Diamond Lake Regional Trail Master Plan

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Current Engagement Opportunities

Medina

Over the last year, Three Rivers Park District has worked with the city of Medina to collect feedback on the master plan for the Diamond Lake Regional Trail (DLRT). The vision for the plan is to develop a paved, multi-use trail through Medina and neighboring communities, allowing for safe walking, running, biking and in-line skating. Trail construction is typically done in multiple phases as funding and development opportunities allow. Final completion may take many years or even decades.

The original concept focused on a route that would travel north-south through Medina. However, in response to initial public feedback and at the direction of the Medina City Council, Three Rivers is no longer evaluating any regional trail options that would extend south of Hamel Road.

The Medina City Council and Park Commission have requested that Three Rivers Park District instead study and seek public comments on alternative routes in the northern portion of the city, specifically along and north of Hamel Road. These new alternative trail routes would run along Hamel Road, adjacent to the roadway and predominantly located within road right-of-way. Three Rivers Park District also will be exploring other potential trail routes that would not travel through Medina.

The Medina City Council and Park Commission desire to collect feedback and gauge support for a regional trail that could serve the growing and more densely populated neighborhoods of northeast Medina, provide a grade-separated crossing over Highway 55 and a connection to Baker Park Reserve.

Community members are encouraged to share their feedback on the interactive map below, at an outdoor open house or virtual community meeting. One-on-one outdoor or virtual meetings can also be requested via email to DLRT@threeriversparks.org or phone to Stephen Shurson, Three Rivers Project Manager, at 763-559-6766.


View and Comment on the Map


Project Background and Status Updates

Three Rivers Park District is leading a master planning process for the Diamond Lake Regional Trail - a new north-south regional trail through the western portion of Hennepin County. The regional trail is envisioned to travel 20 miles near the communities of Dayton, Rogers, Corcoran, Medina, Long Lake, Orono and Wayzata, and connect natural areas, parks and trails. The 10-foot-wide paved, multi-use trail will allow biking, hiking, dog walking, running, and in-line skating.

The goal of the master planning process is to identify one preferred route spanning the entire corridor which is both publicly and politically supported. To accomplish this, Three Rivers and its city partners identified multiple routes through each community in early 2020 and commenced a robust evaluation and public engagement process.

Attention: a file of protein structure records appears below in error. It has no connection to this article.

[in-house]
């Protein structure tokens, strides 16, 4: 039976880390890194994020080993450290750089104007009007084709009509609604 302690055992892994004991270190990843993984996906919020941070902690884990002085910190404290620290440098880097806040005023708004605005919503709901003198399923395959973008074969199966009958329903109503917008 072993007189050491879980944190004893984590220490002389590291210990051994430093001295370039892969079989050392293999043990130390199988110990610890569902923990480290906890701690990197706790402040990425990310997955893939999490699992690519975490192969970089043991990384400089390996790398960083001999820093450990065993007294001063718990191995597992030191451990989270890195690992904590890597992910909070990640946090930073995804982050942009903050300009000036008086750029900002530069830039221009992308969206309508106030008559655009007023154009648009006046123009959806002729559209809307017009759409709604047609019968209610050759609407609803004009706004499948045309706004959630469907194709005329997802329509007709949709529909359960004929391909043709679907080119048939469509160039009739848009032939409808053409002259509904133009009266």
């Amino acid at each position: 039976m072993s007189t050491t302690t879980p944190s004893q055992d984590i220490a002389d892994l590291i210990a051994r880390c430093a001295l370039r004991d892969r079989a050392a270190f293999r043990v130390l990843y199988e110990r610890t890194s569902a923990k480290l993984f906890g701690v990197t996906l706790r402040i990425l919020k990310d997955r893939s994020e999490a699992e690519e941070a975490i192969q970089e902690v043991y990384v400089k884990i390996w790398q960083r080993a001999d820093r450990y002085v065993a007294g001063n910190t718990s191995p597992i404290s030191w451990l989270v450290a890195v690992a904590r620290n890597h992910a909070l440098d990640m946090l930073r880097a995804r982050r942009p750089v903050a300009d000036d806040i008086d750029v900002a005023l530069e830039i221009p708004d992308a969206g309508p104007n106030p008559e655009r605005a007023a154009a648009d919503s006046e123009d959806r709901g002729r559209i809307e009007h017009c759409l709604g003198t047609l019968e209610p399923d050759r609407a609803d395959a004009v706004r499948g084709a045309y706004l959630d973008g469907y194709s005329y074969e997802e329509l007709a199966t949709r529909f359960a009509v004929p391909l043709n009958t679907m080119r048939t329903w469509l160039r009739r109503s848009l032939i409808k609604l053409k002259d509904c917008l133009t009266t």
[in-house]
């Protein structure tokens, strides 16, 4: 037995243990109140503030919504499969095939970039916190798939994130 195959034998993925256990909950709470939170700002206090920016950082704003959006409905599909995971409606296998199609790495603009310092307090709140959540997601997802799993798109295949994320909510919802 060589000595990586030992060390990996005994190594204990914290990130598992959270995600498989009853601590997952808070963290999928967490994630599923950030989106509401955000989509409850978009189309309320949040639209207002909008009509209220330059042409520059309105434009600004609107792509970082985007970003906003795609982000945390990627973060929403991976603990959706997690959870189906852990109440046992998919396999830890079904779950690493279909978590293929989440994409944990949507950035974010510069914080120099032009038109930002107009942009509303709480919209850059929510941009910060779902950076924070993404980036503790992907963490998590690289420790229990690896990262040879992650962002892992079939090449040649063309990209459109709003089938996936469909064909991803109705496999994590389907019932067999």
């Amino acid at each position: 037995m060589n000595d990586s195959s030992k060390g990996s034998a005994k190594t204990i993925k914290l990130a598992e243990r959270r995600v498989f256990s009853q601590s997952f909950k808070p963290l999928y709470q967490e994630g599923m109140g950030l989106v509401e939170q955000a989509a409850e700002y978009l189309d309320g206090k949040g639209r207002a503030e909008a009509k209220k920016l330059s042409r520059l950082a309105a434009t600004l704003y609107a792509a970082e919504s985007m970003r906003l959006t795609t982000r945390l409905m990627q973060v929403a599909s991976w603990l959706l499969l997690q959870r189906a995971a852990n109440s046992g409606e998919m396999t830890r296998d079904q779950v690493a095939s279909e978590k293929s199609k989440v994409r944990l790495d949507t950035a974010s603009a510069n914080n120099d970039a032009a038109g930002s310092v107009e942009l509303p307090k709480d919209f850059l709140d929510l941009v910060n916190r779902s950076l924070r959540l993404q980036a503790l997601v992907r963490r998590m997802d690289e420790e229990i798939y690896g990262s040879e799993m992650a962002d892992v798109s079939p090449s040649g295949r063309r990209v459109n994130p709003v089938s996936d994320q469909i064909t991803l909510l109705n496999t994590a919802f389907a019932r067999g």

Some communities have selected or are nearing the point of selecting a preferred route through their community, and other communities have asked for additional routes to be considered that better address their local community goals (see above for Current Engagement Opportunities). In addition, it may be necessary for Three Rivers to also consider and study routes that extend beyond the cities currently being studied.

For quick reference, the preferred route planning status for each community is summarized on this map.

A detailed, interactive map for all routes under consideration is available here.

After a preferred route is approved for the entire corridor, Three Rivers will prepare a draft master plan highlighting the agreed-upon route, anticipated costs, acquisition needs, development goals and projected use. The draft master plan will be available for additional public review upon completion and prior to being formally considered for approval by the local communities, Three Rivers Park District Board of Commissioners and the Metropolitan Council.

Following master plan approval, Three Rivers will work to secure funding and work with willing sellers and partners to secure required property rights and commence trail construction. Trail construction will occur in multiple phases as funding and development opportunities allow and will likely take two to three decades to fully achieve.

To view an informational video about the Diamond Lake Regional Trail Master Plan, click here.

Please email questions about the master plan process to DLRT@threeriversparks.org. For answers to commonly-asked questions about the project, check out this Frequently Asked Questions document.

Current Engagement Opportunities

Medina

Over the last year, Three Rivers Park District has worked with the city of Medina to collect feedback on the master plan for the Diamond Lake Regional Trail (DLRT). The vision for the plan is to develop a paved, multi-use trail through Medina and neighboring communities, allowing for safe walking, running, biking and in-line skating. Trail construction is typically done in multiple phases as funding and development opportunities allow. Final completion may take many years or even decades.

The original concept focused on a route that would travel north-south through Medina. However, in response to initial public feedback and at the direction of the Medina City Council, Three Rivers is no longer evaluating any regional trail options that would extend south of Hamel Road.